he Constitution of a country comprises both written rules enforced by courts, and unwritten rules or principles necessary for constitutional government. Written rules mandate that they be followed in a particular specified situation, while unwritten rules come into play when the situation at hand is not covered by the written rules.
History of Parliamentary Conventions
- The Constituent Assembly decided to adopt a parliamentary system of government of the British type. The principles of the parliamentary system of government in England are dependent upon the conventions of the constitution.
- The Parliamentary System of Government is adopted from the unwritten constitution of the United Kingdom.
Features of Parliamentary Conventions
- Conventions are rules that define non-legal rights, powers and obligations of office-holders in the three branches of Government, or the relations between governments or government organs.
- Conventions in most cases can be stated only in general terms, their applicability in some circumstances being clear, but in other circumstances uncertain and debatable.
- The constitution framers deliberately left certain matters and decisions for the discretion of the contemporary leaders and governments, thereby leading to the birth of constitutional conventions.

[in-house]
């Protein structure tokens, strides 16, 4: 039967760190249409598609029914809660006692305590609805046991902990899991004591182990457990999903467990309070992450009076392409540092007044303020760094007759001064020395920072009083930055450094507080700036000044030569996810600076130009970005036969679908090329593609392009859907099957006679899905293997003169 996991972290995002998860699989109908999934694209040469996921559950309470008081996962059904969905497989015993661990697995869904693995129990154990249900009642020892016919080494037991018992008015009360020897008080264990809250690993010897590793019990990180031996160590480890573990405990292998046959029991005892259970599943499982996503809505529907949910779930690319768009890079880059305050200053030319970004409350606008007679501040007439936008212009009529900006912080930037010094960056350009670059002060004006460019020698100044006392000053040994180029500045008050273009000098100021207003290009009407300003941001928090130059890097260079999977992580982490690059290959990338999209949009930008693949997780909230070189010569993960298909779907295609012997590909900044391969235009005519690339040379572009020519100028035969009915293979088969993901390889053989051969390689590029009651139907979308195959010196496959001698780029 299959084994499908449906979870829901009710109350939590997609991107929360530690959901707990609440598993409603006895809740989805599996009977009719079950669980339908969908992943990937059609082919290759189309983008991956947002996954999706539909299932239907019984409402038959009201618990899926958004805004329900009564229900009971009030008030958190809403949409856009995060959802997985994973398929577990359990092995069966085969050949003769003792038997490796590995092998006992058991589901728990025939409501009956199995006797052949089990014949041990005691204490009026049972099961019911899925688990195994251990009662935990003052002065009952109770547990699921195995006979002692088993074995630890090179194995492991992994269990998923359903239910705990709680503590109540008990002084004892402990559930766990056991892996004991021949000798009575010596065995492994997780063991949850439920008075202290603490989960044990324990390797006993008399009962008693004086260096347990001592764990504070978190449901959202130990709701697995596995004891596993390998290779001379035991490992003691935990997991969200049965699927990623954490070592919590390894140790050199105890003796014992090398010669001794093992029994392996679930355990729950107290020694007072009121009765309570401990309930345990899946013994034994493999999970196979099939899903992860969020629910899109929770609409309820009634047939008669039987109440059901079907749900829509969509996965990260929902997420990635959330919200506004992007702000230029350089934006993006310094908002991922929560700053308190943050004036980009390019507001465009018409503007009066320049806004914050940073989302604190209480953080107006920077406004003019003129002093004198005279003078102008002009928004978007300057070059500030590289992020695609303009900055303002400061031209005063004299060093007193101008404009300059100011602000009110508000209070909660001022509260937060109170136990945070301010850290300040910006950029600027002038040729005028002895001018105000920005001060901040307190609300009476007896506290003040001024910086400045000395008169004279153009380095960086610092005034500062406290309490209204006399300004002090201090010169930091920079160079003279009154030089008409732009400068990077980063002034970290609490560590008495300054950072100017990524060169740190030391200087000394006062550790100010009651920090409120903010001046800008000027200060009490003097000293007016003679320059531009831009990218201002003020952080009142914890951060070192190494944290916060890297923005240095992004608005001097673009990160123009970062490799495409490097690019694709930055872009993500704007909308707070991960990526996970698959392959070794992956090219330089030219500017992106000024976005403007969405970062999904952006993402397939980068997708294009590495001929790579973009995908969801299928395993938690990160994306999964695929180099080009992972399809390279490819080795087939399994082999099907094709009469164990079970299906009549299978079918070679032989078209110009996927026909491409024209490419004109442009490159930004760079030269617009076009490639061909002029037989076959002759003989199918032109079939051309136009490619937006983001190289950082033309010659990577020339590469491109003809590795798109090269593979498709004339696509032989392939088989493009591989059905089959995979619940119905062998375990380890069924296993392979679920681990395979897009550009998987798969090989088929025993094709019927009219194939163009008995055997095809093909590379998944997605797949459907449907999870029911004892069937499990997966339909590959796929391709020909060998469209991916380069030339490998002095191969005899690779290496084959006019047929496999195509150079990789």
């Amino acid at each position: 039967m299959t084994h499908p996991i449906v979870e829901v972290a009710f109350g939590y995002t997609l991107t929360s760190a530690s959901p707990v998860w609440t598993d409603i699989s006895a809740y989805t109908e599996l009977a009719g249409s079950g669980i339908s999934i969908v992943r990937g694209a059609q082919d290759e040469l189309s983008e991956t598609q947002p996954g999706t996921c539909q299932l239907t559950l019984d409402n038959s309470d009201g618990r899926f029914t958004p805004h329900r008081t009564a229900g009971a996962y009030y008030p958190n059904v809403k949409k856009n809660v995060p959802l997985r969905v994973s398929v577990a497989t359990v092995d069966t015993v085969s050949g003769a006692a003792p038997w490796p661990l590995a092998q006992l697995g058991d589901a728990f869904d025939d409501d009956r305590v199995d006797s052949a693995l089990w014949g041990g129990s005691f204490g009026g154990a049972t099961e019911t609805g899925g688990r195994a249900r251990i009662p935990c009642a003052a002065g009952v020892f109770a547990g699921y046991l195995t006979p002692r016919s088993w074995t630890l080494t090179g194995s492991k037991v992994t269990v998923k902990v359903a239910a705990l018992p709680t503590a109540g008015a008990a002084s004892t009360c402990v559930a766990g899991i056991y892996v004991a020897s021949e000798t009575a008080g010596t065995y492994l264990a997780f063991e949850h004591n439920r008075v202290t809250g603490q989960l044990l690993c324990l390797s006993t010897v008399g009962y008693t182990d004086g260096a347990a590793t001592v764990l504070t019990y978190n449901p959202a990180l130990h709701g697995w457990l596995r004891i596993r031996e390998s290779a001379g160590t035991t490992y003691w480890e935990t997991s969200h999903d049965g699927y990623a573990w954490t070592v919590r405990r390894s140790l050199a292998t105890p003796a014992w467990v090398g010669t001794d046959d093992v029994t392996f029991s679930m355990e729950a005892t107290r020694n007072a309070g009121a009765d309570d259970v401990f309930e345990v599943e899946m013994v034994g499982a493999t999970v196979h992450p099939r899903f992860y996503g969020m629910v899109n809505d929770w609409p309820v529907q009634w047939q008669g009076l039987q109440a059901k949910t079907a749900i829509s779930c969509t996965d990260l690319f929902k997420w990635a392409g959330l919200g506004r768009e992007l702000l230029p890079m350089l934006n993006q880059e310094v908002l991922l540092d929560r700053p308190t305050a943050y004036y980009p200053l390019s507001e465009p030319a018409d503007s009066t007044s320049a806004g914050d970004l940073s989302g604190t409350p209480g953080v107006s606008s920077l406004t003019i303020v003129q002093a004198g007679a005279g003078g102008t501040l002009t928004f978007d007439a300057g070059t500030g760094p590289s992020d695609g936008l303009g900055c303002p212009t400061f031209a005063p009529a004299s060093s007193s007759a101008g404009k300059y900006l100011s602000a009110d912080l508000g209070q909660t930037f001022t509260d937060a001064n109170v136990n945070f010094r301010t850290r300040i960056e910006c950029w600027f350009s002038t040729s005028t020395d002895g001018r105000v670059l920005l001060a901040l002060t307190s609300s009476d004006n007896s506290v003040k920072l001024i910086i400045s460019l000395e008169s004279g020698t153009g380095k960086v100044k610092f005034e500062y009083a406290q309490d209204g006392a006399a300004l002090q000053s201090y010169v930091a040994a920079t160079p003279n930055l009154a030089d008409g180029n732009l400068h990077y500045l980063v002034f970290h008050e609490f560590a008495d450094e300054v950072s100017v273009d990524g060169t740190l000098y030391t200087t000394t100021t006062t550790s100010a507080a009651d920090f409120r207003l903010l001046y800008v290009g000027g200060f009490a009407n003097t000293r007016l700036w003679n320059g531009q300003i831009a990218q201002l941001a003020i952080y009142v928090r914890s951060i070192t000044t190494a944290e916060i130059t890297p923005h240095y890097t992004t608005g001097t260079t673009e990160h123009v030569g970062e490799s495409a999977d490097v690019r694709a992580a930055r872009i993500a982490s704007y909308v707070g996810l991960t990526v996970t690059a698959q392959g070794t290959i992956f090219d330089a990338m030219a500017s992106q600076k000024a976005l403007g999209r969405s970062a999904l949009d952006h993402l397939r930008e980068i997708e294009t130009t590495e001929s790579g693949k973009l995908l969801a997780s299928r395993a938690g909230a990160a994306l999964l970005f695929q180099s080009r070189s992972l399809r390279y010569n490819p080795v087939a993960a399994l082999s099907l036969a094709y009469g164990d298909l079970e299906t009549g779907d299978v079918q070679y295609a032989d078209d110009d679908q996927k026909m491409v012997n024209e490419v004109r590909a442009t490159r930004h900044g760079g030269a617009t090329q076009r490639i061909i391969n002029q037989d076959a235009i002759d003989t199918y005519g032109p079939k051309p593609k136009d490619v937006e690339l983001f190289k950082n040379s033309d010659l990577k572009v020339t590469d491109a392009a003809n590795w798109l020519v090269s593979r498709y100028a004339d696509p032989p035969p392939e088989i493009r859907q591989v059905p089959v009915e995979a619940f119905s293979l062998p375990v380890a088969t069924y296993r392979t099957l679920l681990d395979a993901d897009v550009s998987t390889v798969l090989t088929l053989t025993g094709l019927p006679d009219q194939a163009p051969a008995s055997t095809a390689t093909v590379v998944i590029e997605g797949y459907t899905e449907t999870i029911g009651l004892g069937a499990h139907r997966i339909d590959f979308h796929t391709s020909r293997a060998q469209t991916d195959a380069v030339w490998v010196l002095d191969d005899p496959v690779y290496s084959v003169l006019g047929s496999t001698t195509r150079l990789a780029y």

- They are distinguishable from rules of law, though they may be equally important, or more important. They may modify the application or enforcement of rules of law.
- In certain instances, constitutional conventions are more important than written constitutional provisions. For example, the President is empowered by the Constitution to appoint the Prime Minister, but the Constitution provides no guidance as to who should be appointed as Prime Minister. Here conventions regarding the appointment of the Prime Minister play an important role in guiding the President.
- Occasionally a new convention may be agreed in order to resolve a specific procedural issue that has arisen.
- [Eg: Since 1967, a convention has developed whereby the chairman of the public accounts committee is selected invariably from the Opposition].
Examples of Parliamentary Conventions
- Governor’s role in appointment of Chief Minister in case of hung assembly.
- Convention of Governors acting as Chancellors of Universities and holding other statutory positions.
- Classification of Council of Ministers into 3 tier body and the role of Union Cabinet in decision making.
- The Speaker of the Lok Sabha derives some of his powers and duties from the parliamentary conventions.
- The office and role of whip in the parliament.